Macron’s former African schoolmate clobbers him over racist remarks

French president Emmanuel Macron, 40, with wife Brigitte Macron, 64.

French president Emmanuel Macron, 40, with wife Brigitte Macron, 64.

BY JOEL TEUBISSI NOUTSA

In an open letter to French president Emmanuel Macron, a Cameroonian cadre who attended the same elite French school of public administration as the president, Ecole Normale Superieure (ENA), writes that he is outraged by Macron stating on the sideline of the recently-held G20 summit in Hamburg, Germany, that Africa is facing a “civilization” challenge. Joel Teubissi Noutsa writes that he finds Macron’s statement loaded with “contempt, sarcasm and racism.” Indeed, the remarks have angered many Africans. Below is the full text of Noutsa’s letter to his former schoolmate.

Dear Emmanuel,

I’m outraged by your hurtful comments full of contempt, sarcasm and racism about my continent that appeared in the news media. Need I remind you that when you were seeking the votes of your people, you labeled colonialism as “crime against humanity” during a visit to Algeria. That was certainly to woo the French electorate of Maghreb and African origins. However, between the two rounds of voting, being sure of winning the election, you changed your mind by talking, instead, of “crime against the human.” I also remember how you stressed your choice of the French embassy in Lagos for your practical training during your studies at ENA as a way to make that electorate believe you had intended to know it long before aspiring to become president.

However, barely after being elected, and especially since you started dining regularly with the runt that had insulted us in Dakar, you have become vehement and mock us. Just a few weeks ago, you mocked our Comorian brothers, and the office of their president described your out-of-line language about the Kwassa-kwassa as “inconsiderate (…) and attributable to your youthfulness.” By the way, your apologies are still expected. Now, you tell the whole world in the middle of the G20 Summit that Africa’s state of underdevelopment is “civilizational.” That it’s because we are “Indian hemp [cannabis] growers, hawkish warriors, corrupt, incompetent, and inapt for democracy, traffickers of humans and cultural goods… and hardened fornicators to the point of having 7 and 9 children by wife…” But you forgot to ask yourself the right questions, such as who are the biggest consumers of Indian hemp, the arms manufacturers, traffickers of everything, slave traders, corrupters and exploiters? My dear Emmanuel, if cannabis was first called “Indian” hemp, not “African” hemp, it’s because it was first grown somewhere over there in Asia. Since our ancestors were not great navigators, we can argue that your people are the ones that imported it in our continent. History even tells us that opium, its cousin, was planted in China by your cousin Great-Britain to weaken the people. You did say “hawkish warriors, corrupt, incompetent, and inapt for democracy,” but need I remind you that your ancestors have caused and armed the bloodiest wars on my continent, and are behind most of the violent coups?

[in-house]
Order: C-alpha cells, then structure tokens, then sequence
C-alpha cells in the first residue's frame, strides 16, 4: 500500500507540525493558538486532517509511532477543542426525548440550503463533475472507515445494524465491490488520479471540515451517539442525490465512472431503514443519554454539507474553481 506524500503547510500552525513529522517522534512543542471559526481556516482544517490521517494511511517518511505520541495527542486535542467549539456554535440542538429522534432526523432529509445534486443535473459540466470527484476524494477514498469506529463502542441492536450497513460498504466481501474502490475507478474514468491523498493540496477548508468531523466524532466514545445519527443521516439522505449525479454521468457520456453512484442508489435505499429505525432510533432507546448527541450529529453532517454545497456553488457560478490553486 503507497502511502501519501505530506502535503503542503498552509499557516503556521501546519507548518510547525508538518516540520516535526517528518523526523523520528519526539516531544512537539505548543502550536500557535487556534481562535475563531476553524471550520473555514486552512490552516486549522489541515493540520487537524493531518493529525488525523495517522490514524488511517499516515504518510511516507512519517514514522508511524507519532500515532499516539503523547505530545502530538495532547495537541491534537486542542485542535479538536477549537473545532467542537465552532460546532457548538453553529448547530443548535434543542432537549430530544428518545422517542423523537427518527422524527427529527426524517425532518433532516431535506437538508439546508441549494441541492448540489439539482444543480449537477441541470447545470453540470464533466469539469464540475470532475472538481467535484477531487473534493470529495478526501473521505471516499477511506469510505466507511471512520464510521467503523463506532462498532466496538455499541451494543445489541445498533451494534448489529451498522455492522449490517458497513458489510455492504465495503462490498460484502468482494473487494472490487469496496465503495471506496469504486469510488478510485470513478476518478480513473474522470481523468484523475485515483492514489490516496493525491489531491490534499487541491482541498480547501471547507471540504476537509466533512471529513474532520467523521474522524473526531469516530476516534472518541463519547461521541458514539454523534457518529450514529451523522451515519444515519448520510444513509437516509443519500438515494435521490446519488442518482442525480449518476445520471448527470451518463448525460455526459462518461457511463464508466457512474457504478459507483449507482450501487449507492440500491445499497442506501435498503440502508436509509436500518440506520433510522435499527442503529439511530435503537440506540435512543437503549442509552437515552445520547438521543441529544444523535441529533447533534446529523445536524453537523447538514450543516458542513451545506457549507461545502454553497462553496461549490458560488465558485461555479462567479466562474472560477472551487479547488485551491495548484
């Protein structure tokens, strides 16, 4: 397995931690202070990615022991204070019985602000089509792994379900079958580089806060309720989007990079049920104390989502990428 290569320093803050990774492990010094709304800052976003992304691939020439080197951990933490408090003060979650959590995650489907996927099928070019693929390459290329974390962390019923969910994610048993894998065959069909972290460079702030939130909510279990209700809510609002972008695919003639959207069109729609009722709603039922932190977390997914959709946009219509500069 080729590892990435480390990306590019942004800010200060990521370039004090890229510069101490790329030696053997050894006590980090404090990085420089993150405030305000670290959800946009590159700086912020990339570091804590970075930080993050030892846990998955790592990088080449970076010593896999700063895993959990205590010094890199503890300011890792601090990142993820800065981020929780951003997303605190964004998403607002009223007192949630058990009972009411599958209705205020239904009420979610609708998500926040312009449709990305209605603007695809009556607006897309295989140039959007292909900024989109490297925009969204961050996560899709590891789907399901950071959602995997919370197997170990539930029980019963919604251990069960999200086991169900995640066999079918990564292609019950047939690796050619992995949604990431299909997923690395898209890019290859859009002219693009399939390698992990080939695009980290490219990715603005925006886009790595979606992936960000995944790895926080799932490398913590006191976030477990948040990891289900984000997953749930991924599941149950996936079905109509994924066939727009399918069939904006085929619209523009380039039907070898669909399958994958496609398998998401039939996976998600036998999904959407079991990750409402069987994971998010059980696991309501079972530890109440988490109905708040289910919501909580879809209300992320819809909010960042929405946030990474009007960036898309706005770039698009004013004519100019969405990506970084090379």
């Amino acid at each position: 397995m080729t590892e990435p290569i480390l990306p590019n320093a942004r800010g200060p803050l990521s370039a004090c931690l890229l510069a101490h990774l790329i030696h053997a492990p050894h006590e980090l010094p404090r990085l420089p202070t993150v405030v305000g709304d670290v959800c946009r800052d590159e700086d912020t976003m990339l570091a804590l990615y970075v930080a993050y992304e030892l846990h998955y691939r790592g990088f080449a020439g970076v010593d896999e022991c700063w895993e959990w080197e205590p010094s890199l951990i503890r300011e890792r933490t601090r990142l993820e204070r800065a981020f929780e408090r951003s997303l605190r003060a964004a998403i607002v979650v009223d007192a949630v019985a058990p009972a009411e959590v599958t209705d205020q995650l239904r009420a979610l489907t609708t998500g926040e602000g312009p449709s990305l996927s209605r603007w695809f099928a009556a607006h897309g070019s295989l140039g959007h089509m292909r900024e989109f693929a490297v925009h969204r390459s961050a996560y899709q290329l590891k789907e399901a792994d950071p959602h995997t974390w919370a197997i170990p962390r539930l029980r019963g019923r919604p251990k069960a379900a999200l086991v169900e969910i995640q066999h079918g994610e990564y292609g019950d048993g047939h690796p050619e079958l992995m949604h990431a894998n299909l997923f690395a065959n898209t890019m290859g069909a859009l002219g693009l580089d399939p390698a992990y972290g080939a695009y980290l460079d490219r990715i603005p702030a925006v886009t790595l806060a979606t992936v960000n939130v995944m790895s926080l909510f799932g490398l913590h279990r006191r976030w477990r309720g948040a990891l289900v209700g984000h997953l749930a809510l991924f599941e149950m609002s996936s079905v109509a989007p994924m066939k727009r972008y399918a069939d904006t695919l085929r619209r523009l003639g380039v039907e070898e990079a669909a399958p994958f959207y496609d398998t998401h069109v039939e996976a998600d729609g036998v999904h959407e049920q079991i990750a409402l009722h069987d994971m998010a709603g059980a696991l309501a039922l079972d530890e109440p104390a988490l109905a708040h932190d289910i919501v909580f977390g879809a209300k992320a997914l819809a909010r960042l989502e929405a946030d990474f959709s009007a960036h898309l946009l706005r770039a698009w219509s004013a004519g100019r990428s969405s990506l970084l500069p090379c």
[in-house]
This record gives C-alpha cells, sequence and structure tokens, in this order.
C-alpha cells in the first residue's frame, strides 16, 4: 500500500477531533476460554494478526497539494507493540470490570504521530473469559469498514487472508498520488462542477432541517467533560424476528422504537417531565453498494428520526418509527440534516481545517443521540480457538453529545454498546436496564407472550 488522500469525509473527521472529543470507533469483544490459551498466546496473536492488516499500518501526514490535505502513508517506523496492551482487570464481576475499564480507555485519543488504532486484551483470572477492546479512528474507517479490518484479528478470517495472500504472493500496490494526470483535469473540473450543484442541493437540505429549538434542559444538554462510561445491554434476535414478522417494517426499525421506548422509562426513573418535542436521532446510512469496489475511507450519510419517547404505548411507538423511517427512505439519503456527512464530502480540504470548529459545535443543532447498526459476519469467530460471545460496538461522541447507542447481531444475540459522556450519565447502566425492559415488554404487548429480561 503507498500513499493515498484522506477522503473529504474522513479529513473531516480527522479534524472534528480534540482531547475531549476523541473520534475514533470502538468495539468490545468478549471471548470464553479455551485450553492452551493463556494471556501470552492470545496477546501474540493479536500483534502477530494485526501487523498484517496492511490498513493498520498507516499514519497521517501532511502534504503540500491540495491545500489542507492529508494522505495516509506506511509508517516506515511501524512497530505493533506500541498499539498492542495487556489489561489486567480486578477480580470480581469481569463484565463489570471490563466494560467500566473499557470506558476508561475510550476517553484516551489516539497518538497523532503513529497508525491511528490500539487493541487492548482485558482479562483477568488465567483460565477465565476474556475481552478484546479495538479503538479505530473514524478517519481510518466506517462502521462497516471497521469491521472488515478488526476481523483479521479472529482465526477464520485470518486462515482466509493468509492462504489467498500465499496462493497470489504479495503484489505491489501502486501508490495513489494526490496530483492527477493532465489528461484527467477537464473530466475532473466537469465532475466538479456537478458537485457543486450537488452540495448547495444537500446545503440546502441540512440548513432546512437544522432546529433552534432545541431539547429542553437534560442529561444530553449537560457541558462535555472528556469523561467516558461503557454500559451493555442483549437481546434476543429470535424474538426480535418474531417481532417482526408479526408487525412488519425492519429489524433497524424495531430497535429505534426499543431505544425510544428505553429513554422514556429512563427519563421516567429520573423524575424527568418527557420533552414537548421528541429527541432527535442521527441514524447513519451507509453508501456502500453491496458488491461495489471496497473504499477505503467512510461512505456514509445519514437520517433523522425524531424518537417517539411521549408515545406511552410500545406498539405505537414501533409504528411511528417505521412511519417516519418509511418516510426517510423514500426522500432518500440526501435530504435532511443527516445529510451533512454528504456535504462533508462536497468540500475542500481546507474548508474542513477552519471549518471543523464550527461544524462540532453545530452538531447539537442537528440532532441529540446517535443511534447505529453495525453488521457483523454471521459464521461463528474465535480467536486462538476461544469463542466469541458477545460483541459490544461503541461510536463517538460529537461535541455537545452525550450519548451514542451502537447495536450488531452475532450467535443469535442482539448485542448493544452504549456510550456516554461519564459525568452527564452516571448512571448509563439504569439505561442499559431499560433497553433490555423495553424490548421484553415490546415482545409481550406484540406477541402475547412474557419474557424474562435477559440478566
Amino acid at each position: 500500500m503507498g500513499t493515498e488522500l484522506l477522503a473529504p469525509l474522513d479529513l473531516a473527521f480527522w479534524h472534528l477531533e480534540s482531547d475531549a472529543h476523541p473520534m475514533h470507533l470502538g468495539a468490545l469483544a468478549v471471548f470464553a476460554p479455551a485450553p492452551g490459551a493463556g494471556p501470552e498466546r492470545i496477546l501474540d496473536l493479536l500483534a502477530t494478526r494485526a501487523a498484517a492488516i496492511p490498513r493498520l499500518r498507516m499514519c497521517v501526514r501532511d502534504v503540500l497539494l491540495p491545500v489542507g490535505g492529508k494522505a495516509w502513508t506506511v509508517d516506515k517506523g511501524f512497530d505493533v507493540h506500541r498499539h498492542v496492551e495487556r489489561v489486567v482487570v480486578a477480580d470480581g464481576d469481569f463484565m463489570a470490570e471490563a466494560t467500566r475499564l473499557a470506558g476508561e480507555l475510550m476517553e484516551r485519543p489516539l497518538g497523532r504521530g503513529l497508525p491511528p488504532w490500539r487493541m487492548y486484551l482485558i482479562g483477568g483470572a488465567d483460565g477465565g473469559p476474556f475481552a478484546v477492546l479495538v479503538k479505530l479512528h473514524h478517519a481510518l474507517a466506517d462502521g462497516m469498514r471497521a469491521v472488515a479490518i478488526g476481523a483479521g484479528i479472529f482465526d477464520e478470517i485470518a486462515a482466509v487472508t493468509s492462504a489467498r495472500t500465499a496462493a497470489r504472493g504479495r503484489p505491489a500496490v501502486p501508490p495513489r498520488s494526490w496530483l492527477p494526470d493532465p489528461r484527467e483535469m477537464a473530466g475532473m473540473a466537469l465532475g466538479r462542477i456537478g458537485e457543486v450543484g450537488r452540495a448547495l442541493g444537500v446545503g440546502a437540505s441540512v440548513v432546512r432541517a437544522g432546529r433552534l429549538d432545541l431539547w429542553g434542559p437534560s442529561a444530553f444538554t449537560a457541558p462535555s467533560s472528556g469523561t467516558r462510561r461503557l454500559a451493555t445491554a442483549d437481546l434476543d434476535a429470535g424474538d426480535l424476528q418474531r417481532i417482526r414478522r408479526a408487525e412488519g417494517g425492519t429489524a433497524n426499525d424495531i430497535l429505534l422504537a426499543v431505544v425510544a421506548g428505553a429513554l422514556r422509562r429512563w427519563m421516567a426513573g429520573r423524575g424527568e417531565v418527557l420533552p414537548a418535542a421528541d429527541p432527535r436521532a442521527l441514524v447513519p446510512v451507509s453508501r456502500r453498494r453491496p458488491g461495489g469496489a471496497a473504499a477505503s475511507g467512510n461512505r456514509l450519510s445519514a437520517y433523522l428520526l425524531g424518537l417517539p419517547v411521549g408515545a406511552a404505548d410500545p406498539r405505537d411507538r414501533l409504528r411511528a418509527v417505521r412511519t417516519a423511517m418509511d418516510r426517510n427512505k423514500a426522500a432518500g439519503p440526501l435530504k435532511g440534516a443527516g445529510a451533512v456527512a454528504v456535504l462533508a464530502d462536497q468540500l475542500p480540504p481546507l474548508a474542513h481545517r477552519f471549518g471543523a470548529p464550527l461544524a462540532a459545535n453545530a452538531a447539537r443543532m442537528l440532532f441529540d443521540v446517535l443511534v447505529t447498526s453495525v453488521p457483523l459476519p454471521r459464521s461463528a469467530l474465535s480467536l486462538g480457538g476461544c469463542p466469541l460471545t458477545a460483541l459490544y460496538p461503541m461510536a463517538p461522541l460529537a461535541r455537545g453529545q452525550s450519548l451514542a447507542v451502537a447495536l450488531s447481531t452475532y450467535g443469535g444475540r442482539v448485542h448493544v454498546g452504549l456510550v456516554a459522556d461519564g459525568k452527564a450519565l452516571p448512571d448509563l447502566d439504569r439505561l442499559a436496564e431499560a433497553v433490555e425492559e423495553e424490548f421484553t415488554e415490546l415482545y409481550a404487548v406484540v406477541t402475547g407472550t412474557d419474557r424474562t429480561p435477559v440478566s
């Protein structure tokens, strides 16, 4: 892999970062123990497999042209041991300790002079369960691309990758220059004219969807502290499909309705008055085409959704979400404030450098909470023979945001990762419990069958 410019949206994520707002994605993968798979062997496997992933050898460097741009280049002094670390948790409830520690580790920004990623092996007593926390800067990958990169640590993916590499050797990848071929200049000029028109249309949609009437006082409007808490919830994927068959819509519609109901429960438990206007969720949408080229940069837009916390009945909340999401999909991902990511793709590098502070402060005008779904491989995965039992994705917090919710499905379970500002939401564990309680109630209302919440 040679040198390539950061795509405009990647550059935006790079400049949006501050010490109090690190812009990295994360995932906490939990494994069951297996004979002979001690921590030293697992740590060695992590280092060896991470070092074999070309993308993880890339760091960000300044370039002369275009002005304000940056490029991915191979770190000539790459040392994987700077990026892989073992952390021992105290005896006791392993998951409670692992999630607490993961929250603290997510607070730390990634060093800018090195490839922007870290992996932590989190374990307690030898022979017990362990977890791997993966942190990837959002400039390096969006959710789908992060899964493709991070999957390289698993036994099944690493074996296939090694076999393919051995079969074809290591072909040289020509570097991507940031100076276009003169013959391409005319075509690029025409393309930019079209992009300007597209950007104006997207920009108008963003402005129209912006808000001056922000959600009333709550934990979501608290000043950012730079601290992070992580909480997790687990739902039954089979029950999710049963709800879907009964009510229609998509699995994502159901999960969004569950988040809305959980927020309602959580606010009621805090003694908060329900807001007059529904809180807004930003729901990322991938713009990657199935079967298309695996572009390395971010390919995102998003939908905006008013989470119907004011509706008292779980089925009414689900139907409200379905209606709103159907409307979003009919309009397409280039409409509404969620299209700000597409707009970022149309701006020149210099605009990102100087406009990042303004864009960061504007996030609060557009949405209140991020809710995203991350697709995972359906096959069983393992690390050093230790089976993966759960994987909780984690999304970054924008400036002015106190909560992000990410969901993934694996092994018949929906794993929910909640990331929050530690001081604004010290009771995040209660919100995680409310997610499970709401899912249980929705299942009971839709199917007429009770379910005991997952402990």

Who finances the terrorist groups, including AQMI, Boko Haram and MUJAO? Who killed Gaddafi, the ultimate shield for our security and the engine of our development? Who plotted the assassination of the heroes of our struggle for independence (Um and others), and serving presidents (Olympio, Boganda, Tombalbaye, Ngouabi, Sankara, Ntaryamira, etc.) who only wanted to free themselves from the hegemony of the French state? Who removed from power some heads of state such as Gbagbo and Lissouba who stood as obstacles to the interests of the French state? Who has been supporting Africa’s most incompetent and dictatorial regimes since the years we became independent? Who stole our primary commodities by way of Leonine contracts? Who will return to us the briefcases full of money that circulated in the francafrique networks? But, having been schooled among Africans, some of whom are members of your “En marche” movement, you are supposed to know the quality of the people of this continent. You called us “traffickers of humans and cultural goods.” Do you care to elaborate, especially about more than three centuries of black slavery, nearly one century of colonization, and neocolonialism, and paternalism that are going on forever?

Cameroonian cadre and President Macron's schoolmate, Joel Teubissi Noutsa.